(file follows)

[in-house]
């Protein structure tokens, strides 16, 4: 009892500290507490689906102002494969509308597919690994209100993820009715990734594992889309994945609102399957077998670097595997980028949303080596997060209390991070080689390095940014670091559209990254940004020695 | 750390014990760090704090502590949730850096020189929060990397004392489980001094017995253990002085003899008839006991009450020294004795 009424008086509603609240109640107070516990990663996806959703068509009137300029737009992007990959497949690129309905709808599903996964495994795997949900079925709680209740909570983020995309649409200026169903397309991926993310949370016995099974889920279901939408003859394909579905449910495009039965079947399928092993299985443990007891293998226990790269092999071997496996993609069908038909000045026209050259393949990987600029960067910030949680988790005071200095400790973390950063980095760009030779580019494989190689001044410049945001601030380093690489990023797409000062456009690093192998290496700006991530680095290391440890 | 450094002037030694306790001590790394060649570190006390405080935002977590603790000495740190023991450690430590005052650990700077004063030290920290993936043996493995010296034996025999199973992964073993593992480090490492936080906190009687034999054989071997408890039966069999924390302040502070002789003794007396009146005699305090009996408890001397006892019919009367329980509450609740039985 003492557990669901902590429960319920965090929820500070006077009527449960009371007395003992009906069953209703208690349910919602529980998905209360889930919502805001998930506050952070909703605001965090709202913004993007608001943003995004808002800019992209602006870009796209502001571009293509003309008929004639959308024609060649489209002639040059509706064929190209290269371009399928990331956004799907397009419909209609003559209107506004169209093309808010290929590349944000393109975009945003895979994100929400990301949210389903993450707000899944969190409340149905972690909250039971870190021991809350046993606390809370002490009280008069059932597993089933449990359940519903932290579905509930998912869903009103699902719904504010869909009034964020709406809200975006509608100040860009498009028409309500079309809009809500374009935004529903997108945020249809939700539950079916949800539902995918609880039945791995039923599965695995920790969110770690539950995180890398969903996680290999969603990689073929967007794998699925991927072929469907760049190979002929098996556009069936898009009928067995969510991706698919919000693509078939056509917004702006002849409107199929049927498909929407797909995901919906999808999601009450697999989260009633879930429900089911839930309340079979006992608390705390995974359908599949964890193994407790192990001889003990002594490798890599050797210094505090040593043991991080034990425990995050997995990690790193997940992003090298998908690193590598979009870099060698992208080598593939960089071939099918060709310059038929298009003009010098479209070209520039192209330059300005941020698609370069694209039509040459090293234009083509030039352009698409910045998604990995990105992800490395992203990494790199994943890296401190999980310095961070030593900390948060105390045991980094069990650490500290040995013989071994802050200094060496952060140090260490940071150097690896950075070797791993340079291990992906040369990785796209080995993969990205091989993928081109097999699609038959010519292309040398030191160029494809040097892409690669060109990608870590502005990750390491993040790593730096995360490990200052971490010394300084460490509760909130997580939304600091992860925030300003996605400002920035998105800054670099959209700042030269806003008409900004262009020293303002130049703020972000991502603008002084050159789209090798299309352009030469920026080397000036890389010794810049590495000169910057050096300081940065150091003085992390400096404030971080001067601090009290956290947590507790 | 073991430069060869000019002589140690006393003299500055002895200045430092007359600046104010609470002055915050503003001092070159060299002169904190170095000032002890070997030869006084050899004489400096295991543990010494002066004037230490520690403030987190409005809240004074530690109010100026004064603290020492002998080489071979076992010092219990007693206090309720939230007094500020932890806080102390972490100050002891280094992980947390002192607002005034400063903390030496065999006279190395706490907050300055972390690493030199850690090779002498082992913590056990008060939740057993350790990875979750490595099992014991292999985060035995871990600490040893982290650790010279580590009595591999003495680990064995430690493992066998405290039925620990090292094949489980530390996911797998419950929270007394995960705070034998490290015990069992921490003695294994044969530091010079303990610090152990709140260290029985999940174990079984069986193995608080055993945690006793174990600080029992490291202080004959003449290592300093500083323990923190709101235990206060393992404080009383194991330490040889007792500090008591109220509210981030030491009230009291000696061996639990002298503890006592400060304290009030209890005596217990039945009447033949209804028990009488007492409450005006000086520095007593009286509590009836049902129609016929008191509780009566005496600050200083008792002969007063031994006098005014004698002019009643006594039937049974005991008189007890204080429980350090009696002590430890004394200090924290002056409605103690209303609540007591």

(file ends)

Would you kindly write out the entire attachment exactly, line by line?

[in-house]
């Protein structure tokens, strides 16, 4: 009892500290507490689906102002494969509308597919690994209100993820009715990734594992889309994945609102399957077998670097595997980028949303080596997060209390991070080689390095940014670091559209990254940004020695 | 750390014990760090704090502590949730850096020189929060990397004392489980001094017995253990002085003899008839006991009450020294004795 009424008086509603609240109640107070516990990663996806959703068509009137300029737009992007990959497949690129309905709808599903996964495994795997949900079925709680209740909570983020995309649409200026169903397309991926993310949370016995099974889920279901939408003859394909579905449910495009039965079947399928092993299985443990007891293998226990790269092999071997496996993609069908038909000045026209050259393949990987600029960067910030949680988790005071200095400790973390950063980095760009030779580019494989190689001044410049945001601030380093690489990023797409000062456009690093192998290496700006991530680095290391440890 | 450094002037030694306790001590790394060649570190006390405080935002977590603790000495740190023991450690430590005052650990700077004063030290920290993936043996493995010296034996025999199973992964073993593992480090490492936080906190009687034999054989071997408890039966069999924390302040502070002789003794007396009146005699305090009996408890001397006892019919009367329980509450609740039985 003492557990669901902590429960319920965090929820500070006077009527449960009371007395003992009906069953209703208690349910919602529980998905209360889930919502805001998930506050952070909703605001965090709202913004993007608001943003995004808002800019992209602006870009796209502001571009293509003309008929004639959308024609060649489209002639040059509706064929190209290269371009399928990331956004799907397009419909209609003559209107506004169209093309808010290929590349944000393109975009945003895979994100929400990301949210389903993450707000899944969190409340149905972690909250039971870190021991809350046993606390809370002490009280008069059932597993089933449990359940519903932290579905509930998912869903009103699902719904504010869909009034964020709406809200975006509608100040860009498009028409309500079309809009809500374009935004529903997108945020249809939700539950079916949800539902995918609880039945791995039923599965695995920790969110770690539950995180890398969903996680290999969603990689073929967007794998699925991927072929469907760049190979002929098996556009069936898009009928067995969510991706698919919000693509078939056509917004702006002849409107199929049927498909929407797909995901919906999808999601009450697999989260009633879930429900089911839930309340079979006992608390705390995974359908599949964890193994407790192990001889003990002594490798890599050797210094505090040593043991991080034990425990995050997995990690790193997940992003090298998908690193590598979009870099060698992208080598593939960089071939099918060709310059038929298009003009010098479209070209520039192209330059300005941020698609370069694209039509040459090293234009083509030039352009698409910045998604990995990105992800490395992203990494790199994943890296401190999980310095961070030593900390948060105390045991980094069990650490500290040995013989071994802050200094060496952060140090260490940071150097690896950075070797791993340079291990992906040369990785796209080995993969990205091989993928081109097999699609038959010519292309040398030191160029494809040097892409690669060109990608870590502005990750390491993040790593730096995360490990200052971490010394300084460490509760909130997580939304600091992860925030300003996605400002920035998105800054670099959209700042030269806003008409900004262009020293303002130049703020972000991502603008002084050159789209090798299309352009030469920026080397000036890389010794810049590495000169910057050096300081940065150091003085992390400096404030971080001067601090009290956290947590507790 | 073991430069060869000019002589140690006393003299500055002895200045430092007359600046104010609470002055915050503003001092070159060299002169904190170095000032002890070997030869006084050899004489400096295991543990010494002066004037230490520690403030987190409005809240004074530690109010100026004064603290020492002998080489071979076992010092219990007693206090309720939230007094500020932890806080102390972490100050002891280094992980947390002192607002005034400063903390030496065999006279190395706490907050300055972390690493030199850690090779002498082992913590056990008060939740057993350790990875979750490595099992014991292999985060035995871990600490040893982290650790010279580590009595591999003495680990064995430690493992066998405290039925620990090292094949489980530390996911797998419950929270007394995960705070034998490290015990069992921490003695294994044969530091010079303990610090152990709140260290029985999940174990079984069986193995608080055993945690006793174990600080029992490291202080004959003449290592300093500083323990923190709101235990206060393992404080009383194991330490040889007792500090008591109220509210981030030491009230009291000696061996639990002298503890006592400060304290009030209890005596217990039945009447033949209804028990009488007492409450005006000086520095007593009286509590009836049902129609016929008191509780009566005496600050200083008792002969007063031994006098005014004698002019009643006594039937049974005991008189007890204080429980350090009696002590430890004394200090924290002056409605103690209303609540007591």